What Does an Insurance Assistant Do?
An insurance assistant provides administrative support in an insurance office, working with senior agents and other personnel to meet the needs of clients and prospective insurance customers. It may be necessary to hold a license to work as an insurance assistant, and some offices preferentially hire people with bachelor's degrees for these positions. This kind of work can set people up to work as agents eventually, and some offices will provide support and assistance with the examinations needed to work as an agent or broker.
The insurance assistant works at the front desk of the office, handling phone, email, and in person inquiries. Insurance assistants can provide customers with basic information about insurance policies and may offer help for customers who need to file claims or make changes to their policies. As representatives of the agency, they need good communication skills. In some regions, bilingual employees are preferred to reach customers who may not speak the native language of the area.
Another part of the job can involve filing paperwork with the head office, reviewing policies to make sure they are in order, and maintaining the office filing system. As customers update their policies and accounts, the insurance assistant needs to document these changes and issue new paperwork to reflect the alterations to insurance policies. An insurance assistant may supervise other administrative personnel and delegate some tasks to them to focus on more complex and sensitive work.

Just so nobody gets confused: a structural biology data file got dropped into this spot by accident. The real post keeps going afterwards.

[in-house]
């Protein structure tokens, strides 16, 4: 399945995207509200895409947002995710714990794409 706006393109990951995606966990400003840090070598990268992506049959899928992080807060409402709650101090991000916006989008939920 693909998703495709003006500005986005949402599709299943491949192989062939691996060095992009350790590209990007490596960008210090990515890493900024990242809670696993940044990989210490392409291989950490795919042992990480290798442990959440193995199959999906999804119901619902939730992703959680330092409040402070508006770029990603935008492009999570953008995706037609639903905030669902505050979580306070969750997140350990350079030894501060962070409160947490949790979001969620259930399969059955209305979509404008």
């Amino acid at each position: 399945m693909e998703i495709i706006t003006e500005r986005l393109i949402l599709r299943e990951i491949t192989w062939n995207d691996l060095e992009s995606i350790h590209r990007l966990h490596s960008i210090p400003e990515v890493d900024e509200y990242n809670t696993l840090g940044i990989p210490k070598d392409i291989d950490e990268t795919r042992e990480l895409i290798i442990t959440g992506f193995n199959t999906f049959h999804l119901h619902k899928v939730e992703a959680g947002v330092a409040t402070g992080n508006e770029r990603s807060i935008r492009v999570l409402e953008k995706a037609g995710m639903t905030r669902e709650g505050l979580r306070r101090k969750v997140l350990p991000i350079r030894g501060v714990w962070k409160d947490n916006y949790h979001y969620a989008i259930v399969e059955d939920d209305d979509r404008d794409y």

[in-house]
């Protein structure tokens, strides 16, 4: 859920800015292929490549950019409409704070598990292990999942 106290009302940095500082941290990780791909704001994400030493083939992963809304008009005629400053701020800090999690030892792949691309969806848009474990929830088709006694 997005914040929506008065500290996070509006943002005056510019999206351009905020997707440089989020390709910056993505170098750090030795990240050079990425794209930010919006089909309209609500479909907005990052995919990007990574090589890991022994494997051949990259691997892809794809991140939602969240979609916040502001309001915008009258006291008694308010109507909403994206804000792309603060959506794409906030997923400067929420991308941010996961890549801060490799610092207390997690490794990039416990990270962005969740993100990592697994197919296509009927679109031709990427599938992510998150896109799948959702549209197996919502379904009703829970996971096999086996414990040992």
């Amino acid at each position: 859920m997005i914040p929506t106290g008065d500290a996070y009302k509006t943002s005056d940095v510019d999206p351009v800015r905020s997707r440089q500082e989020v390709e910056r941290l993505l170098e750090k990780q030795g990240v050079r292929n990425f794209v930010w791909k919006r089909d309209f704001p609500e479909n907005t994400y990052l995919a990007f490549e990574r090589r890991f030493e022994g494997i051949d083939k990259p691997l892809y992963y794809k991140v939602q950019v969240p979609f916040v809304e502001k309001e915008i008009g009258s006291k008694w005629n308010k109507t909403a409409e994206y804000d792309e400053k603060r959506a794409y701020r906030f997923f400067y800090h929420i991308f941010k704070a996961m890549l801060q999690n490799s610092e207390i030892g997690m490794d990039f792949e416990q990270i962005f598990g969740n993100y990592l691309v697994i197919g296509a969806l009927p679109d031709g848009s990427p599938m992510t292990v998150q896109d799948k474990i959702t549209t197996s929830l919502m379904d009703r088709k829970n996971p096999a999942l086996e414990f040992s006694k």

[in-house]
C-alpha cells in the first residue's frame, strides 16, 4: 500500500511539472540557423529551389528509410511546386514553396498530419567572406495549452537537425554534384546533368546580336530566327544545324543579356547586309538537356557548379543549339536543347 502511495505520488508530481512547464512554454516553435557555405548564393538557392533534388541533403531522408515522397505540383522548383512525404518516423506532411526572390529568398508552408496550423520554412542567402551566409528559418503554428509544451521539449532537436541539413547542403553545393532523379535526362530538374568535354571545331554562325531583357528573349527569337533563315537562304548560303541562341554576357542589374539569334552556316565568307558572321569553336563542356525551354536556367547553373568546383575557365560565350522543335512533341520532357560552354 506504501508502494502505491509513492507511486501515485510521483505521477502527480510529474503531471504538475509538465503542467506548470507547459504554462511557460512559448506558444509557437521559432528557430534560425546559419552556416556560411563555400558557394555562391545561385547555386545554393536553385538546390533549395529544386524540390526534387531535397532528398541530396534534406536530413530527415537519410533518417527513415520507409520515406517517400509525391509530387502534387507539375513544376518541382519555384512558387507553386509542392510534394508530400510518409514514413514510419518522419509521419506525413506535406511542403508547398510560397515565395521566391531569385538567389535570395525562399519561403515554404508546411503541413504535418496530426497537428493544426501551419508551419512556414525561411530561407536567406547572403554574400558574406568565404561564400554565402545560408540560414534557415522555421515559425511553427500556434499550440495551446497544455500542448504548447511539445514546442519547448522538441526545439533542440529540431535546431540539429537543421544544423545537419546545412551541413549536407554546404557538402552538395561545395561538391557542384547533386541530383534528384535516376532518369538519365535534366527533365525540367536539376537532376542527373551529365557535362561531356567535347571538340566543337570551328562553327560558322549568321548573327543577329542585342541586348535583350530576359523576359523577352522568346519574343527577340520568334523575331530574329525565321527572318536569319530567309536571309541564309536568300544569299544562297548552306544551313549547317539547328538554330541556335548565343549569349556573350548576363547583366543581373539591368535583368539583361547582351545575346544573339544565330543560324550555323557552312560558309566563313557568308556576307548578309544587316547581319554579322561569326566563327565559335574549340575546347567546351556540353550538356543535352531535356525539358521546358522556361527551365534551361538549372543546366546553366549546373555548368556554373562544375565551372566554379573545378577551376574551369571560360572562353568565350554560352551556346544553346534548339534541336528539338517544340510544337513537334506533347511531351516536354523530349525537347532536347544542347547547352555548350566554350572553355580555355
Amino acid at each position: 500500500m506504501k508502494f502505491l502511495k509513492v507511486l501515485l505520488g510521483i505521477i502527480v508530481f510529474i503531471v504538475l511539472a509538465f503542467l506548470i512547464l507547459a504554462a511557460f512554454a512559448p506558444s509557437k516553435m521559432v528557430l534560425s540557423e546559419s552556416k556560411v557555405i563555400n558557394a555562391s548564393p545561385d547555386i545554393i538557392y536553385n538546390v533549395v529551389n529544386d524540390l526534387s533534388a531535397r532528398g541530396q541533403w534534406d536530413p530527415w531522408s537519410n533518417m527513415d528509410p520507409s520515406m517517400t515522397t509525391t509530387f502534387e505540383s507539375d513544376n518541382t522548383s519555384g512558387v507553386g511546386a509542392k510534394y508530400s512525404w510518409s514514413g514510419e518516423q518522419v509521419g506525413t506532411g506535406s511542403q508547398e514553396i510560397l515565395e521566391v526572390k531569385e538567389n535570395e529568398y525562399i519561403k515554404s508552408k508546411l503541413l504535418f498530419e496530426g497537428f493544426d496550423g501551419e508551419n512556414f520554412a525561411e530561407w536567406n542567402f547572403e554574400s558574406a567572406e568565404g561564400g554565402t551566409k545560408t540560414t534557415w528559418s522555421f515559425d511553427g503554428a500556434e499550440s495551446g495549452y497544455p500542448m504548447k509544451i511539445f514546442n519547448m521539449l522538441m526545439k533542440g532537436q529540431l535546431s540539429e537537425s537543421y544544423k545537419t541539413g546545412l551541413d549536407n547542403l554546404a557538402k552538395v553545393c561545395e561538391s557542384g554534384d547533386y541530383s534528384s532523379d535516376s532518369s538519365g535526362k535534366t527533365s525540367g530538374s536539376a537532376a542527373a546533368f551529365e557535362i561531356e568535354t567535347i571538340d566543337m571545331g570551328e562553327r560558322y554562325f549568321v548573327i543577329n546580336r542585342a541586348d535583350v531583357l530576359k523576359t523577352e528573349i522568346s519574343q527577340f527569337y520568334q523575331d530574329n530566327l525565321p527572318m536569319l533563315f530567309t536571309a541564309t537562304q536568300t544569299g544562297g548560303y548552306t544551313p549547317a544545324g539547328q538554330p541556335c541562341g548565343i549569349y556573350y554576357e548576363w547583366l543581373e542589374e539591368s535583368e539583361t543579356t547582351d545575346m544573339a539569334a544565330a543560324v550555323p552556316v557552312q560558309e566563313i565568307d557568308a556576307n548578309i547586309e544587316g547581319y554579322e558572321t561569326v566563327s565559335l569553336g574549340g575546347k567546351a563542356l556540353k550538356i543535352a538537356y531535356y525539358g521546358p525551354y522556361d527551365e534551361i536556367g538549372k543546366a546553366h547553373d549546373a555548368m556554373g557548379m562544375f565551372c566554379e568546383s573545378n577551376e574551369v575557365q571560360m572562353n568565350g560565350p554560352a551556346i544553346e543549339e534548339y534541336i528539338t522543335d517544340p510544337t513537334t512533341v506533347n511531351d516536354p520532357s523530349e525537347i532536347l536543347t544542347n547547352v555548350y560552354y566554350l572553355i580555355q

Each agent has a slightly different working style, and the duties of an insurance assistant can vary. Part of the work requires anticipating the needs of agents and making sure the information they need is ready when they go into meetings and discuss issues with clients. Insurance assistants can also perform research for the agents to help them understand all of the issues that may be associated with a particular customer or policy. For complex and large policies, this research can include a variety of activities like tracking down records of real estate ownership, reviewing medical records from a doctor's office, and so forth.
Insurance offices periodically have openings for assistants and provide information about what they are looking for in their job listings. In addition to educational and license requirements, offices may prefer applicants with some experience in the insurance industry. A person with an interest in becoming an insurance assistant might want to work in an office as a member of the administrative staff to build experience and references before applying for assistant openings.
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